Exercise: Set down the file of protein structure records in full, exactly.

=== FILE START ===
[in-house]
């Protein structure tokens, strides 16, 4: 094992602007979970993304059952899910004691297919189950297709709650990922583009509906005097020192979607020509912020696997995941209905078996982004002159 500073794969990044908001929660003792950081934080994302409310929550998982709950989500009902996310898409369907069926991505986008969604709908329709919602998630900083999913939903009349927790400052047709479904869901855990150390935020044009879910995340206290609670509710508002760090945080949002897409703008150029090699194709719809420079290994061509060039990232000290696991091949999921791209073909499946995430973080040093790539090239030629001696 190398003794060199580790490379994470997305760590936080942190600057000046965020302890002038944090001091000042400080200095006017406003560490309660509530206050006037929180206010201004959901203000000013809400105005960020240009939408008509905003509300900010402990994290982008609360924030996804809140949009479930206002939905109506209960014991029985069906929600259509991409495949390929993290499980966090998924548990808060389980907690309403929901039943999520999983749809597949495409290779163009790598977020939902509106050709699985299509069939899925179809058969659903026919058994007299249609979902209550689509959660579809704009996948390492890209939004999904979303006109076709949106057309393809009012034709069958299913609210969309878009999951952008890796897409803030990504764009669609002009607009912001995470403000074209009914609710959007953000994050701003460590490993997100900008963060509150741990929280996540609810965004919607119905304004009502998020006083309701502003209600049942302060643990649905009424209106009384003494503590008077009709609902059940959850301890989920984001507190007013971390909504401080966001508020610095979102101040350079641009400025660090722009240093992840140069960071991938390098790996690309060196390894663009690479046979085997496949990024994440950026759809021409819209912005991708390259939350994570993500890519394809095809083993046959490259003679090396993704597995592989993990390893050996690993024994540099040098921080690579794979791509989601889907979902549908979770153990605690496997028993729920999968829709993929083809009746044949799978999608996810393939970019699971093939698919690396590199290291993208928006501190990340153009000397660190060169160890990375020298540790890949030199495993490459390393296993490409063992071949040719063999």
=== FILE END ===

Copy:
[in-house]
């Protein structure tokens, strides 16, 4: 094992602007979970993304059952899910004691297919189950297709709650990922583009509906005097020192979607020509912020696997995941209905078996982004002159 500073794969990044908001929660003792950081934080994302409310929550998982709950989500009902996310898409369907069926991505986008969604709908329709919602998630900083999913939903009349927790400052047709479904869901855990150390935020044009879910995340206290609670509710508002760090945080949002897409703008150029090699194709719809420079290994061509060039990232000290696991091949999921791209073909499946995430973080040093790539090239030629001696 190398003794060199580790490379994470997305760590936080942190600057000046965020302890002038944090001091000042400080200095006017406003560490309660509530206050006037929180206010201004959901203000000013809400105005960020240009939408008509905003509300900010402990994290982008609360924030996804809140949009479930206002939905109506209960014991029985069906929600259509991409495949390929993290499980966090998924548990808060389980907690309403929901039943999520999983749809597949495409290779163009790598977020939902509106050709699985299509069939899925179809058969659903026919058994007299249609979902209550689509959660579809704009996948390492890209939004999904979303006109076709949106057309393809009012034709069958299913609210969309878009999951952008890796897409803030990504764009669609002009607009912001995470403000074209009914609710959007953000994050701003460590490993997100900008963060509150741990929280996540609810965004919607119905304004009502998020006083309701502003209600049942302060643990649905009424209106009384003494503590008077009709609902059940959850301890989920984001507190007013971390909504401080966001508020610095979102101040350079641009400025660090722009240093992840140069960071991938390098790996690309060196390894663009690479046979085997496949990024994440950026759809021409819209912005991708390259939350994570993500890519394809095809083993046959490259003679090396993704597995592989993990390893050996690993024994540099040098921080690579794979791509989601889907979902549908979770153990605690496997028993729920999968829709993929083809009746044949799978999608996810393939970019699971093939698919690396590199290291993208928006501190990340153009000397660190060169160890990375020298540790890949030199495993490459390393296993490409063992071949040719063999």